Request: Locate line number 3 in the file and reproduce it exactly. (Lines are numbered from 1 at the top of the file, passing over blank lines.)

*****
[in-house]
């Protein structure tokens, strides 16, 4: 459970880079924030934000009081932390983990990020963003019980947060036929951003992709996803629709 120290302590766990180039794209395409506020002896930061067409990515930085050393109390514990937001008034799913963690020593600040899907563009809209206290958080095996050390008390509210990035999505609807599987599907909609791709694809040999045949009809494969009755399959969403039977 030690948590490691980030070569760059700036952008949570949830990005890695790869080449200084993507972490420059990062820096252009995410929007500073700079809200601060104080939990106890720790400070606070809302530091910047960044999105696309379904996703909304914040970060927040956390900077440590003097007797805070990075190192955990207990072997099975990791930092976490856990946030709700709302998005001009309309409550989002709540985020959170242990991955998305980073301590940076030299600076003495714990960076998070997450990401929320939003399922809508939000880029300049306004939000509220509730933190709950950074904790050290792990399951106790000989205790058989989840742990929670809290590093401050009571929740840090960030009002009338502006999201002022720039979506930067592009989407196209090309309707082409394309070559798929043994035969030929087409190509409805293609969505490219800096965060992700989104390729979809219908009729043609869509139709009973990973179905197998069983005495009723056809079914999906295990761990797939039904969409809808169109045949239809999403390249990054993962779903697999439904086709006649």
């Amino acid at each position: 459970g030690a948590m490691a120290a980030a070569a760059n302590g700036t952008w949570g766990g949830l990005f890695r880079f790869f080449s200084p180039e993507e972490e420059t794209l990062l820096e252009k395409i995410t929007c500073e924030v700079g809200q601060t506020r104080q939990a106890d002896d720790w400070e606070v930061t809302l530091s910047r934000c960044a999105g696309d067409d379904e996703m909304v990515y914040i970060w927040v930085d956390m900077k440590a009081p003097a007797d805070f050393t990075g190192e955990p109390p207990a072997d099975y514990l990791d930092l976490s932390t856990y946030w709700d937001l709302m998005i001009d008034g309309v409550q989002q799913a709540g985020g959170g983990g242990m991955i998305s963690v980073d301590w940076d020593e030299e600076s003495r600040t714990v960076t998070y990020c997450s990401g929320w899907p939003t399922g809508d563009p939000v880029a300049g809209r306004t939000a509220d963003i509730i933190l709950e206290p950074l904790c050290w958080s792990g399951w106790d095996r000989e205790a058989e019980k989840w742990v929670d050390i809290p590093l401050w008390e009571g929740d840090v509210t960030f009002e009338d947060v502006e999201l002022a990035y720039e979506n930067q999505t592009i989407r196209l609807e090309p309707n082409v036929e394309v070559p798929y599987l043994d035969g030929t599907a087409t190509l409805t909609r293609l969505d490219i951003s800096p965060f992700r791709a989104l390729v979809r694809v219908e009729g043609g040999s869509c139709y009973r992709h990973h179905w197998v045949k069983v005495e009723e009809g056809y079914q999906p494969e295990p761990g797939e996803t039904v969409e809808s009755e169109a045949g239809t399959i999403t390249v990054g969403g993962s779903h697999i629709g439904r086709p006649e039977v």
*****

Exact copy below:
């Amino acid at each position: 459970g030690a948590m490691a120290a980030a070569a760059n302590g700036t952008w949570g766990g949830l990005f890695r880079f790869f080449s200084p180039e993507e972490e420059t794209l990062l820096e252009k395409i995410t929007c500073e924030v700079g809200q601060t506020r104080q939990a106890d002896d720790w400070e606070v930061t809302l530091s910047r934000c960044a999105g696309d067409d379904e996703m909304v990515y914040i970060w927040v930085d956390m900077k440590a009081p003097a007797d805070f050393t990075g190192e955990p109390p207990a072997d099975y514990l990791d930092l976490s932390t856990y946030w709700d937001l709302m998005i001009d008034g309309v409550q989002q799913a709540g985020g959170g983990g242990m991955i998305s963690v980073d301590w940076d020593e030299e600076s003495r600040t714990v960076t998070y990020c997450s990401g929320w899907p939003t399922g809508d563009p939000v880029a300049g809209r306004t939000a509220d963003i509730i933190l709950e206290p950074l904790c050290w958080s792990g399951w106790d095996r000989e205790a058989e019980k989840w742990v929670d050390i809290p590093l401050w008390e009571g929740d840090v509210t960030f009002e009338d947060v502006e999201l002022a990035y720039e979506n930067q999505t592009i989407r196209l609807e090309p309707n082409v036929e394309v070559p798929y599987l043994d035969g030929t599907a087409t190509l409805t909609r293609l969505d490219i951003s800096p965060f992700r791709a989104l390729v979809r694809v219908e009729g043609g040999s869509c139709y009973r992709h990973h179905w197998v045949k069983v005495e009723e009809g056809y079914q999906p494969e295990p761990g797939e996803t039904v969409e809808s009755e169109a045949g239809t399959i999403t390249v990054g969403g993962s779903h697999i629709g439904r086709p006649e039977v």